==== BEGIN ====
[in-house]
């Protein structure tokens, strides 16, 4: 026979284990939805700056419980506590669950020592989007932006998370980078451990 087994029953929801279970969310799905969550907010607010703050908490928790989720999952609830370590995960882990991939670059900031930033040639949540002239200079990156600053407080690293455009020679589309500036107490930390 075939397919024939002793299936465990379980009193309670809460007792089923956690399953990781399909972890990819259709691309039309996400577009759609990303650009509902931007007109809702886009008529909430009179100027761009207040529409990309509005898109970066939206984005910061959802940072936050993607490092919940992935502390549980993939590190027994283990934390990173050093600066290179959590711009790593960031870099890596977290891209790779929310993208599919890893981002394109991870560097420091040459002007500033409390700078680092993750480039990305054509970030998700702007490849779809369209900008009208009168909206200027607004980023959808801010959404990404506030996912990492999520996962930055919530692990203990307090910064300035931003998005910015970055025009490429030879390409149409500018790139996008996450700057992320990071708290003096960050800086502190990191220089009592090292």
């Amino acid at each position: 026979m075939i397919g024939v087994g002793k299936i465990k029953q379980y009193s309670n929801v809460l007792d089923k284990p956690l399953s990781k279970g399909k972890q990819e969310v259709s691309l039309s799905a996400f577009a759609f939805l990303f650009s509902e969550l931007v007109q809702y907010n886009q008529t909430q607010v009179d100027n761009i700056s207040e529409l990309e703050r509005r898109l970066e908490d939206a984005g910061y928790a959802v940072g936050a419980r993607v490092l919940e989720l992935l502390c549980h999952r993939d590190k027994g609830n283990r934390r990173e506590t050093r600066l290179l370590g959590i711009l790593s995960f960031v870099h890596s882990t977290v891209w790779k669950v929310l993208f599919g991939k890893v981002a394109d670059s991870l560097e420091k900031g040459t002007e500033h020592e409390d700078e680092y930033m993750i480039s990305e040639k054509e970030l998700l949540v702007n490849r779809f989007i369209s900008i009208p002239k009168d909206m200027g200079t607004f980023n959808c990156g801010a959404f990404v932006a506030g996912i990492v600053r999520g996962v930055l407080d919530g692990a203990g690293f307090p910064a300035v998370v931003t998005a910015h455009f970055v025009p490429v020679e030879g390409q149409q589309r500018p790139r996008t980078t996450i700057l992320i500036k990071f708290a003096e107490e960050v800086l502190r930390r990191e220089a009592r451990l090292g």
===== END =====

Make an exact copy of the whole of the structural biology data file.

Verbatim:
[in-house]
């Protein structure tokens, strides 16, 4: 026979284990939805700056419980506590669950020592989007932006998370980078451990 087994029953929801279970969310799905969550907010607010703050908490928790989720999952609830370590995960882990991939670059900031930033040639949540002239200079990156600053407080690293455009020679589309500036107490930390 075939397919024939002793299936465990379980009193309670809460007792089923956690399953990781399909972890990819259709691309039309996400577009759609990303650009509902931007007109809702886009008529909430009179100027761009207040529409990309509005898109970066939206984005910061959802940072936050993607490092919940992935502390549980993939590190027994283990934390990173050093600066290179959590711009790593960031870099890596977290891209790779929310993208599919890893981002394109991870560097420091040459002007500033409390700078680092993750480039990305054509970030998700702007490849779809369209900008009208009168909206200027607004980023959808801010959404990404506030996912990492999520996962930055919530692990203990307090910064300035931003998005910015970055025009490429030879390409149409500018790139996008996450700057992320990071708290003096960050800086502190990191220089009592090292």
């Amino acid at each position: 026979m075939i397919g024939v087994g002793k299936i465990k029953q379980y009193s309670n929801v809460l007792d089923k284990p956690l399953s990781k279970g399909k972890q990819e969310v259709s691309l039309s799905a996400f577009a759609f939805l990303f650009s509902e969550l931007v007109q809702y907010n886009q008529t909430q607010v009179d100027n761009i700056s207040e529409l990309e703050r509005r898109l970066e908490d939206a984005g910061y928790a959802v940072g936050a419980r993607v490092l919940e989720l992935l502390c549980h999952r993939d590190k027994g609830n283990r934390r990173e506590t050093r600066l290179l370590g959590i711009l790593s995960f960031v870099h890596s882990t977290v891209w790779k669950v929310l993208f599919g991939k890893v981002a394109d670059s991870l560097e420091k900031g040459t002007e500033h020592e409390d700078e680092y930033m993750i480039s990305e040639k054509e970030l998700l949540v702007n490849r779809f989007i369209s900008i009208p002239k009168d909206m200027g200079t607004f980023n959808c990156g801010a959404f990404v932006a506030g996912i990492v600053r999520g996962v930055l407080d919530g692990a203990g690293f307090p910064a300035v998370v931003t998005a910015h455009f970055v025009p490429v020679e030879g390409q149409q589309r500018p790139r996008t980078t996450i700057l992320i500036k990071f708290a003096e107490e960050v800086l502190r930390r990191e220089a009592r451990l090292g």